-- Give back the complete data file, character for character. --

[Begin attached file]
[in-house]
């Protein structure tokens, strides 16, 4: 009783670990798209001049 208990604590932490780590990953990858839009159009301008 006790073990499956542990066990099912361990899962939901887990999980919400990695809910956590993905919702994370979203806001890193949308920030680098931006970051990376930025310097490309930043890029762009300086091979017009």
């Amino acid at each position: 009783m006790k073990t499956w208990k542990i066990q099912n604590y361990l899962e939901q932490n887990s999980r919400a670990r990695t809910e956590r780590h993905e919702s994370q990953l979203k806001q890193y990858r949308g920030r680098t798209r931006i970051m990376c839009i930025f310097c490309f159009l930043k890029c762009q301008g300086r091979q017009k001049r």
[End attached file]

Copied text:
[in-house]
């Protein structure tokens, strides 16, 4: 009783670990798209001049 208990604590932490780590990953990858839009159009301008 006790073990499956542990066990099912361990899962939901887990999980919400990695809910956590993905919702994370979203806001890193949308920030680098931006970051990376930025310097490309930043890029762009300086091979017009």
């Amino acid at each position: 009783m006790k073990t499956w208990k542990i066990q099912n604590y361990l899962e939901q932490n887990s999980r919400a670990r990695t809910e956590r780590h993905e919702s994370q990953l979203k806001q890193y990858r949308g920030r680098t798209r931006i970051m990376c839009i930025f310097c490309f159009l930043k890029c762009q301008g300086r091979q017009k001049r």